The best books on how African Americans shaped democracy in America

Christina Proenza-Coles Author Of American Founders: How People of African Descent Established Freedom in the New World
By Christina Proenza-Coles

Who am I?

After growing up in South Florida, a longstanding crossroads of Southern, Latin, and Caribbean culture, I became a student of the African Diaspora in the Americas. I learned that Africans preceded the English in the Americas and arrived in greater numbers than Europeans until 1820. As a history professor and researcher, I continually came across the stories of Black men and women, enslaved and free, who started independence movements, fought in revolutions, established schools, businesses, newspapers, and political organizations - men and women who challenged slavery and discrimination and championed freedom at every opportunity. The number of individuals was overwhelming and fundamentally altered how I understand American history and democracy.


I wrote...

American Founders: How People of African Descent Established Freedom in the New World

By Christina Proenza-Coles,

Book cover of American Founders: How People of African Descent Established Freedom in the New World

What is my book about?

Spanning 1500-1950, American Founders reveals men and women of African descent as key protagonists in the story of American democracy. Sixteenth-century Africans and Afro-descendants accompanied campaigns from Canada to Chile, inaugurating a continuous tradition of Black military service. Seventeenth-century Afro-Americans continued to shape American history as explorers, soldiers, servants, slaves, cowboys, pirates, priests, proprietors, artisans, rebels, and maroons.

While resistance to slavery began in the 1500s, the 18th century saw major military and legal actions for freedom – Afro-Americans paved the way for and participated in the independence wars of the Age of Revolution. Nineteenth-century Afro-Americans negotiated citizenship as soldiers, entrepreneurs, educators, journalists, professionals, and activists. Twentieth-century Black Americans continued to champion universal rights, equality, justice, and civic engagement through endeavors and innovations in politics, law, academia, science, medicine, business, journalism, and art.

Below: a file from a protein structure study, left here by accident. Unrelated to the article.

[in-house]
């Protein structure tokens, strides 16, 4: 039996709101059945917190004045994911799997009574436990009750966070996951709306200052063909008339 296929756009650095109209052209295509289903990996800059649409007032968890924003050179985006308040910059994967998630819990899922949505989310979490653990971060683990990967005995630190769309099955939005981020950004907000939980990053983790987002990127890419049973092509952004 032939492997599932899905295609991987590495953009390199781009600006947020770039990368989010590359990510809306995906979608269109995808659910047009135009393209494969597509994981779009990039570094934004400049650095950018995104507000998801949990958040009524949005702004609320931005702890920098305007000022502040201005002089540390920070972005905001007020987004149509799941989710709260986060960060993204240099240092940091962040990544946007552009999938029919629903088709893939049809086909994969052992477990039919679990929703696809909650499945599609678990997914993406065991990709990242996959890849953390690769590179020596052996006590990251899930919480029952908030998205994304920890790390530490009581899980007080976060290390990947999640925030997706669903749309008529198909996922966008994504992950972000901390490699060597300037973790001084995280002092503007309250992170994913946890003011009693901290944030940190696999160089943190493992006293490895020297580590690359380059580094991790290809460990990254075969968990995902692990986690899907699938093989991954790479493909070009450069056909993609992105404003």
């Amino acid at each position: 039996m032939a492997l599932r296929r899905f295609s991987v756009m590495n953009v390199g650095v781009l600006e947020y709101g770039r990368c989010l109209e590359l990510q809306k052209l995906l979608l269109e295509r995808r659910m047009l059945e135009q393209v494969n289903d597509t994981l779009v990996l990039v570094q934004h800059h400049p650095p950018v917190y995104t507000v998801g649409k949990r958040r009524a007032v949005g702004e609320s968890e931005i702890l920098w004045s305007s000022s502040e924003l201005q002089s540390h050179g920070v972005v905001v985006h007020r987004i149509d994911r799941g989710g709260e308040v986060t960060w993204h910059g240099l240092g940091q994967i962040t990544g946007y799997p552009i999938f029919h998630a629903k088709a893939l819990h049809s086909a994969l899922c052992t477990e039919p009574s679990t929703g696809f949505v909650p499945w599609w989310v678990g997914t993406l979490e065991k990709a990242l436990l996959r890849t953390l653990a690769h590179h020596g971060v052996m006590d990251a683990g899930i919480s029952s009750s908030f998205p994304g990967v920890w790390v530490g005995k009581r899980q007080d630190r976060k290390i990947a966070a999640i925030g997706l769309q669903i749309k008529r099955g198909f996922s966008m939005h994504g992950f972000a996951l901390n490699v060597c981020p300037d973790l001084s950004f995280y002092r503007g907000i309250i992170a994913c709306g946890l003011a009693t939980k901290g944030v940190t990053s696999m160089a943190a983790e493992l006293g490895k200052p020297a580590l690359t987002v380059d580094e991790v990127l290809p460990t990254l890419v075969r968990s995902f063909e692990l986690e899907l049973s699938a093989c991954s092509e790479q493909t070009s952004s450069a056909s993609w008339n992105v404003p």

The books I picked & why

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Black Reconstruction in America 1860-1880

By W.E.B. Du Bois,

Book cover of Black Reconstruction in America 1860-1880

Why this book?

Black Reconstruction places the struggle for African American equality at the center of American democracy. Written a century ago, it remains among the best books - not just on the period after the Civil War when the end of US slavery made the ideals of US democracy potentially realizable - but on the founding of the nation. Generations of scholars have followed the pioneering path that W.E.B. Du Bois forged documenting the ways in which the “failure” of Reconstruction was in fact the failure of the state to intervene when groups of white Americans violently excluded Black Americans from the body politic. Du Bois warned that we should not permit the history of slavery and the realities of racism to be “explained as a sort of working out of cosmic social and economic law”.


The Slave's Cause: A History of Abolition

By Manisha Sinha,

Book cover of The Slave's Cause: A History of Abolition